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Blessing Your Child’s Marriage

What if the engagement season presents a unique opportunity for parents to bless their child’s marriage?

Estimated reading time: 6 minutes

One day your child is crawling around in diapers and the next she’s engaged. In the months that follow you’re adrift in a sea of wedding details, showers, and ever-growing expenses. Like a marathon runner on mile twenty-five, the end of your parenting journey is in sight. Another mile. Another chance to bless your child before marriage.

Last November, I watched my parents enter the final leg of their race when my sister shared a photo that forever changed our family. She and her boyfriend stood with their backs to a beautiful mountain sunset. Yet, it was not the view that captured our attention, but the new diamond ring glittering on Allison’s finger.

Soon after, our family was caught up in wedding preparations as she scoped out venues, assembled the guest list, and selected a color palette.

If you have a child preparing for marriage, perhaps this sounds all too familiar. The engagement season can be both exciting and stressful not only for the couple, but also for the parents. It’s easy to get swept away by all the details, especially where finances are concerned.

In 2023, wedding planning companies estimate parents will pour tens of thousands of dollars into their child’s special day. While there’s nothing wrong with organizing a spectacular celebration, it’s important to ask, are parents missing out on an opportunity to invest in more meaningful ways?

Two Kinds of Treasure

In the Sermon on the Mount, Jesus differentiates between two kinds of treasure. He says, “‘Do not lay up for yourselves treasures on earth, where moth and rust destroy and where thieves break in and steal, but lay up for yourselves treasures in heaven, where neither moth nor rust destroys and where thieves do not break in and steal. For where your treasure is, there your heart will be also’” (Matthew 6:19–21).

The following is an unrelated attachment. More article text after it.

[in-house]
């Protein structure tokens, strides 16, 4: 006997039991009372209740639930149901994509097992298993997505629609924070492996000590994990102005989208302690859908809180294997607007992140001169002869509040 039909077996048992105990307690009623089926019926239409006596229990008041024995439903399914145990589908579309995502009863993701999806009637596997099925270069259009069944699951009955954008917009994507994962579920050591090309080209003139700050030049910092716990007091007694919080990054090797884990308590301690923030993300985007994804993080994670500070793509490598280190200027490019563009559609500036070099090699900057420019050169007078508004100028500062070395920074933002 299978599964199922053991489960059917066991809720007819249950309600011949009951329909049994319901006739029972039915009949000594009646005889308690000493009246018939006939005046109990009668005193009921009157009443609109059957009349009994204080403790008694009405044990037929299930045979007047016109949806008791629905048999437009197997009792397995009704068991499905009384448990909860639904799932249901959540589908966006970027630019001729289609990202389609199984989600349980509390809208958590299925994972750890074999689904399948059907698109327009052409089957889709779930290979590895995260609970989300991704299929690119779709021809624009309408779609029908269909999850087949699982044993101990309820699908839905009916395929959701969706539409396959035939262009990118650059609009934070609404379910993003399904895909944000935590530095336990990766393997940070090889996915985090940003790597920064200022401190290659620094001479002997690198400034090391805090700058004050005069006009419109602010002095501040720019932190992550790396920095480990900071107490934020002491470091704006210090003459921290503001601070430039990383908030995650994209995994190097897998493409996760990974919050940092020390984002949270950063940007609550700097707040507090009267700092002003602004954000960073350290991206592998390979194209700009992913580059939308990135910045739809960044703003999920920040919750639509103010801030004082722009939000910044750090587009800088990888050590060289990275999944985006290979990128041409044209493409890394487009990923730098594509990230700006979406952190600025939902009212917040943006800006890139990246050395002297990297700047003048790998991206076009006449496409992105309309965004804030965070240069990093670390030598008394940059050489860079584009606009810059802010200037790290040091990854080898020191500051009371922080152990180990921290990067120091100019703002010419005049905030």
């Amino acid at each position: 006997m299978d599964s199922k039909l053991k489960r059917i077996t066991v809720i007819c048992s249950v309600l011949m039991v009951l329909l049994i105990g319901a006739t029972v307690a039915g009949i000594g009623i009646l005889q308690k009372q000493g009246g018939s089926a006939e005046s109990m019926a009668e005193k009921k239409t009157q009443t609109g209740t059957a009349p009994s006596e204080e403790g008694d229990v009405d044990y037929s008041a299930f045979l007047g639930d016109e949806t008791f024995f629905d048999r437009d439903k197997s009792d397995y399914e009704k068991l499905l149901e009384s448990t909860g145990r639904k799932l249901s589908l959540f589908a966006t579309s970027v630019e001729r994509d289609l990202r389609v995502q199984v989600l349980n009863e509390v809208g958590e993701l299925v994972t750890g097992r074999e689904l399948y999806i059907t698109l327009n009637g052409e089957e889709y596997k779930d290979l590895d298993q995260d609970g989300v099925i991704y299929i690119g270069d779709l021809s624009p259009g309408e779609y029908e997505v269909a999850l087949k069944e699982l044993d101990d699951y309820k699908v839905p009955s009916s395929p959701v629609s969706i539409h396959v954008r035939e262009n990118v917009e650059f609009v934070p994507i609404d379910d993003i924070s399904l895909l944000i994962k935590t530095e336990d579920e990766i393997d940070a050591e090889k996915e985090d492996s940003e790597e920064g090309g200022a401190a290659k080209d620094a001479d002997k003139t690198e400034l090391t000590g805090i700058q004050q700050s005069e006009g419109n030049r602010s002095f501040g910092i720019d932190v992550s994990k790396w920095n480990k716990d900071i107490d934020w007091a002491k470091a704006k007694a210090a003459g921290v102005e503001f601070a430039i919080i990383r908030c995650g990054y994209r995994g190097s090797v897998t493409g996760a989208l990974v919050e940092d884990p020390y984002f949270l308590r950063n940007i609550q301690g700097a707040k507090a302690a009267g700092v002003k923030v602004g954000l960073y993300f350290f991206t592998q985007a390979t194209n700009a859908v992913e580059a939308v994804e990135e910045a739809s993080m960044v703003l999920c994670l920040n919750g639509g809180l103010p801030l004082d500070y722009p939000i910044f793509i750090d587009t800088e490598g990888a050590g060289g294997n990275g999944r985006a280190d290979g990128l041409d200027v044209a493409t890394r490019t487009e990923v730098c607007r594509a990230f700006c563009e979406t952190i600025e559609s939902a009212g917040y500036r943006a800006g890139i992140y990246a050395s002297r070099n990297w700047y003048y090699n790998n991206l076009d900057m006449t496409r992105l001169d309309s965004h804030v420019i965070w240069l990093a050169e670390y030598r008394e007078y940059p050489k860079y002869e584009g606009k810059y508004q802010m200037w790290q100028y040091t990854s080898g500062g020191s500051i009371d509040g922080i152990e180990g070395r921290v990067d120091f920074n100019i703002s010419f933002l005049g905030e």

As wonderful as weddings are, they come and go in the blink of an eye.

The cake is consumed, the champagne flutes drained, and whatever is left ends up in the trash. Now, I’m not saying don’t give your child a fabulous wedding day. Rather, I encourage you to think about how you can bless her marriage during this special engagement season.

Your intentionality could be the difference between storing up treasure on earth or in heaven. What does that look like, you ask?

Here are a few ideas.

Bless Your Child’s Marriage Through Prayer

Within the church we often hear about praying for our child’s future spouse, as well we should. But are we persisting in prayer for her marriage after we throw the rice? Do we carry this couple to the Lord and ask for His grace when the rubber meets the road?

In his letter to the Ephesians, the Apostle Paul encourages believers to be “praying at all times in the Spirit, with all prayer and supplication. To that end, keep alert with all perseverance, making supplication for all the saints” (Ephesians 6:18).

How might you bless your child by “praying at all times in the Spirit” for her marriage? Maybe you pray daily, or maybe you pray on a specific day of the week at a certain time. If it helps, set a reminder on your phone, or leave a sticky note somewhere you’ll see it often. You could also pray a specific passage of Scripture over your child’s marriage, such as John 17:20–21 or Galatians 5:22–23.

Get the Book

How do you, as a parent, provide your young adults with the room they need to grow? This book is what every parent needs to help your teenagers soar out of the nest and into the next season of life with confidence.